To better understand my question, let me elaborate the background of the subject matter.

I work in a financial institution where the business module (credit finance) is constantly changing. In the IT world, however, the developers have a 6 week cycle taking list of projects/enhancements, put it in a timeline and business expect delivery on those projects.

During each cycle, each developer gets assigned work that needs to be completed by a certain date. That date is already finalized by IT Change Managers and codes must be done by then. The code will then be synced, built to create a package and deployed to the test environment for QC (Quality Centre) team to test.

The problem, however, is that developers get given the code 3 weeks before the code cycle ends. We are then told to do a technical specification and work estimation for each project/enhancements/bug fixes we are going to do. I have constantly talked to my managers that that is a backward mentality having to do estimations knowing when we need to deliver the finished code.

My challenge: Is there a better estimation/technical specification model that cater for this kind of environment? If not, how can I tackle this issue such that it doesn't conflict with the deadline.


PS: I totally disagree in providing a business requirement to developers and expecting them to do a technical specification document as well as estimations during a code cycle. I do believe that technical specification document should be done before-hand and completed as well with functional/non-functional document and signed off by business. This is not happening currently.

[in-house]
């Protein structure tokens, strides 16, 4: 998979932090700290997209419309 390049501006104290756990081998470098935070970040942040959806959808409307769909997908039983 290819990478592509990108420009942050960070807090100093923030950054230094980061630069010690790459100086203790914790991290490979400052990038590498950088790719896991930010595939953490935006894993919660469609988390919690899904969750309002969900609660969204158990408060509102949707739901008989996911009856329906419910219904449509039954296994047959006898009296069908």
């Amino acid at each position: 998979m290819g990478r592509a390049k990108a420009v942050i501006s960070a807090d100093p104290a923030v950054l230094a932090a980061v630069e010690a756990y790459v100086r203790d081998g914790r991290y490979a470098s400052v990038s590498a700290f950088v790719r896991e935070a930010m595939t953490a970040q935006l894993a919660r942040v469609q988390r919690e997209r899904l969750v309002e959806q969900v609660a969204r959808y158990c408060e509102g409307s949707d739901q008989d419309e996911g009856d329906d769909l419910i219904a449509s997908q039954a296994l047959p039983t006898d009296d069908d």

2 Answers 2


The idea of doing a schedule estimate at the phase of the cycle where you get to do it is ludicrous.

Since you are time-boxed from the outset, you should look at an Agile methodology like SCRUM which tries to provide visibility and transparency for project progress in hopes of simple forecasting based on prior code deliveries.

See article When to Use Scrum for software projects?

Scrum is often contrasted with the so-called “Waterfall” approach, which emphasizes up-front planning and scheduling of activities, followed by execution. Both approaches require careful planning, followed by execution and tracking, but the details of how these steps are accomplished are different...

Why Choose Scrum versus Waterfall for Software Projects?

The two approaches make different assumptions about the priorities and practicalities of the work to be accomplished...

In general, if you have to figure out how to do a significant amount of the work in the project because you haven’t done it before, so you cannot estimate accurately, go with a Scrum process. If you’ve done it many times before, and know how to do it again, go with a waterfall process...


Is there a better estimation/technical specification model that cater for this kind of environment?

  1. Try using Steps of the Scientific Method

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  2. Try Evidence Based Scheduling

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